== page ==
December 4, 2022

Saudi Arabia has seen a rise in crude oil prices following a rise in crude oil prices

MELBOURNE (Reuters) – Oil prices rose more than $ 2 in early trade on Monday after Saudi Arabia sharply raised its crude sales prices in July, indicating how tight the supply is even after OPEC + agreed to increase its output over the next two months. .

Brent crude futures rose $ 1.80 or 1.5% to 1.8% on Friday, after hitting an intraday high of $ 121.95 at $ 121.52 a barrel at 2319 GMT.

US West Texas Intermediate (WTI) crude futures rose $ 1.63 or 1.4% to $ 120.50 a barrel, a three-month high of $ 120.99. The deal gained 1.7% on Friday.

Saudi Arabia raised its official selling price (OSP) for its premium Arabian light crude oil (OSP) to $ 6.50 in Asia, up from $ 4.40 in June, above the average in Oman and Dubai, the state oil producer Aramco said on Sunday.

Last week, the Organization of the Petroleum Exporting Countries (OPEC +) and its allies decided to increase production by 648,000 barrels a day or 50% more than previously planned in July and August.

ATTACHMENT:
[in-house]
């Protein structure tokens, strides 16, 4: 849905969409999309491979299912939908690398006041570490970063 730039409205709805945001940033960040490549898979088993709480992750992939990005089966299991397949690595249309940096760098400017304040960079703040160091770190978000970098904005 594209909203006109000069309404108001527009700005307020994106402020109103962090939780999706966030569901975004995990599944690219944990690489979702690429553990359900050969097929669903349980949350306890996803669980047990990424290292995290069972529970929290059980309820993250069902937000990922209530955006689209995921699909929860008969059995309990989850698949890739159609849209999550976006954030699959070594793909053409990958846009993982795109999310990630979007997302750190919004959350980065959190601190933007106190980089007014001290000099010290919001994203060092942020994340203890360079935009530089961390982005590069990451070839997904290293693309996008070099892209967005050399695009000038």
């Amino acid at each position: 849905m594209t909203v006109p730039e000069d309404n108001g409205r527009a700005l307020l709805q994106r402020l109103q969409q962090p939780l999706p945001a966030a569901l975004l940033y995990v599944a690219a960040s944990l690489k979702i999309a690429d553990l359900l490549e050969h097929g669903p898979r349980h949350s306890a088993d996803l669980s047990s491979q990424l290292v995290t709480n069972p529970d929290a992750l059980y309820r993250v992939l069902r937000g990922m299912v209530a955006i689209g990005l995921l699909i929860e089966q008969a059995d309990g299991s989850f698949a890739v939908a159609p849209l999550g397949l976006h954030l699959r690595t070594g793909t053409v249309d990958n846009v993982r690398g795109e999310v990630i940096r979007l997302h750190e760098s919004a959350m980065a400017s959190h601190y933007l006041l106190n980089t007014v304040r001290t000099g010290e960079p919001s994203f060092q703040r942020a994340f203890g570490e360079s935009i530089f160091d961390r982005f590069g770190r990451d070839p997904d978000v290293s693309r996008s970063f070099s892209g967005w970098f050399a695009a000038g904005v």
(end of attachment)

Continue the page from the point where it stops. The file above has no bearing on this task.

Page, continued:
“A few days after opening a few spikes, Saudi Arabia wasted some time raising the official selling price for Asia, its primary market … The oil market is looking at the knock-on effects of an open future across the spectrum,” said SBI Asset Management Management Partner Stephen Innes in a note.

Saudi Arabia also raised the Arab Light OSP to northwestern Europe from $ 4.30 over the ICE Brent in July, up from $ 2.10 in June. However, Arcus Sour kept the premium for barrels going to the US at $ 5.65 higher than the crude index (ASCI).

It is widely believed that the OPEC + move to boost production is unlikely to meet demand as many member states, including Russia, are unable to increase production, while the peak flow season in the US and China easing COVID lockdowns.

“While that increase is much needed, it is less than demand growth expectations, especially as the EU is partially blocking Russian oil imports,” Commonwealth Bank analyst Vivek Thar said in a statement.

(Sonali Paul Report in Melbourne; Editing by Sam Holmes)